Now, if you are given an opportunity to make only one drastic impact in India, what would it be?

Looking forward to doing business with you and to continue being your resource for deals, capital, relationships and advice.

Your feedback as always is greatly appreciated.

Thanks much for your consideration.


  1. prakashkapilaprakashkapila

    India is in cusp of second tier of reforms,that will enable all those who are in the know and in midst of them reach exponential results.But as with any, most of the work is to enable and embed progress in hearts and minds first and then translate it operationally.With a fair legal system that is not prejudice with government, India has real potential of people who want to go to the next zone instead of being a me too entity

  2. Bobby MenonnBobby Menonn

    Although this is a fairly old blog, I chanced upon it once again in conversation with Ziad. I’d like to highlight the one point in this blog – about what drastic impact I’d make if given an opportunity in India. I’d say – Investments in Infrastructure & Healthcare. Two areas where there is a chronic need and huge amounts of Foreign Direct Investments (FDI) is being encouraged. In the last four weeks, Mr. Obama has been to India with an entourage of the best of American business heads, Mr. Sarkozy was here with an Airbus full of French Businessmen, the Russians are coming, the Germans are coming and guess what? Even the Arabs are coming in. Why? Despite what most people say about India, as an Indian, what I can tell you all is the huge flexibility that is, in my opinion, a must for business to thrive. And India is the epitome of flexibility – more because in this period of our history we are witnessing phenomenal growth and due to this one fact – high volume growth – one has to change constantly. The scope and scale for investments to appreciate very optimistically in these two sectors is so huge that even Government projections have fallen way short of actual and higher investments pouring into this sector. What I offer is for companies to come into India, “smoothen” bureaucratic hurdles, and ensure a hassle free growth on their investments by way of local advice, local intelligence, and / or any other localized support that ensures a total lack of hindrance to either investment growth or operational hassles (at a project level) Welcome to India, ladies and gentlemen… The future is here.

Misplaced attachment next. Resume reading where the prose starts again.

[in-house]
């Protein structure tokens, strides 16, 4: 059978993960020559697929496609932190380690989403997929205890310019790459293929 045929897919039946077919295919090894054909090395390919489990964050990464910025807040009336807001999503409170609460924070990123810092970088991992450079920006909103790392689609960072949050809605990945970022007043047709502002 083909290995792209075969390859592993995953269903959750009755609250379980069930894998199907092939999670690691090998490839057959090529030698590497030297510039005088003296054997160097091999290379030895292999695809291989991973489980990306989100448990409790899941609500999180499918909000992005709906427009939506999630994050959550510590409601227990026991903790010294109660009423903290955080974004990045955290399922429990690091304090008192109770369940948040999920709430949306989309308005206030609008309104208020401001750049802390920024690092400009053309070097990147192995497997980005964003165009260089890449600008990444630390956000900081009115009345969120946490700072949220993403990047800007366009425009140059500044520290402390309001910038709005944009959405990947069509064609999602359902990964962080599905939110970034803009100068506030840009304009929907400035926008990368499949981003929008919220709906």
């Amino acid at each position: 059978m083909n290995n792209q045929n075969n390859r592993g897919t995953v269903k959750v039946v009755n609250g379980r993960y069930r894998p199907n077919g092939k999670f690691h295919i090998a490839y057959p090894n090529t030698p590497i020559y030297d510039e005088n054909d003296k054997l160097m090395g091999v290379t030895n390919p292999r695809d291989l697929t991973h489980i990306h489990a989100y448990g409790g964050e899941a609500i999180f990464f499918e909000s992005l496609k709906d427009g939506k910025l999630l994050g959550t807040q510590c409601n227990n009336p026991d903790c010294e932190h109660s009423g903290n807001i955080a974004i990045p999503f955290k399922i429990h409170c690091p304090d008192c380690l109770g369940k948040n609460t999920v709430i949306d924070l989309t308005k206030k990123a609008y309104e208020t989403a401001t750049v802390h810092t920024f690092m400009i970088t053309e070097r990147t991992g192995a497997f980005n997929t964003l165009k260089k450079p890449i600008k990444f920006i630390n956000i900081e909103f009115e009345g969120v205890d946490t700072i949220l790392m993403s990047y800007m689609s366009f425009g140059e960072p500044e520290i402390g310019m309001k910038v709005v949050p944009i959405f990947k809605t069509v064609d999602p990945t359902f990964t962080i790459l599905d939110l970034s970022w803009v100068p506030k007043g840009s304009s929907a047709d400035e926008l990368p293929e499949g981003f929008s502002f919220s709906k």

3. Mehul ThankiMehul Thanki

    Times are changing and as always these are difficult times, there are limitations a no of them but there are opportunities as well which out weights the limitations. Indian growth is not driven by steroids it has its fundamentals right. Historically capital has been too difficult to come in Indian context, that had impacts on the way things are done in India , At the same time every abundance is always a chance to create a kitty (which every way possible ) and thus the execution has to be flow less(at a very high level of vigilance) for the given context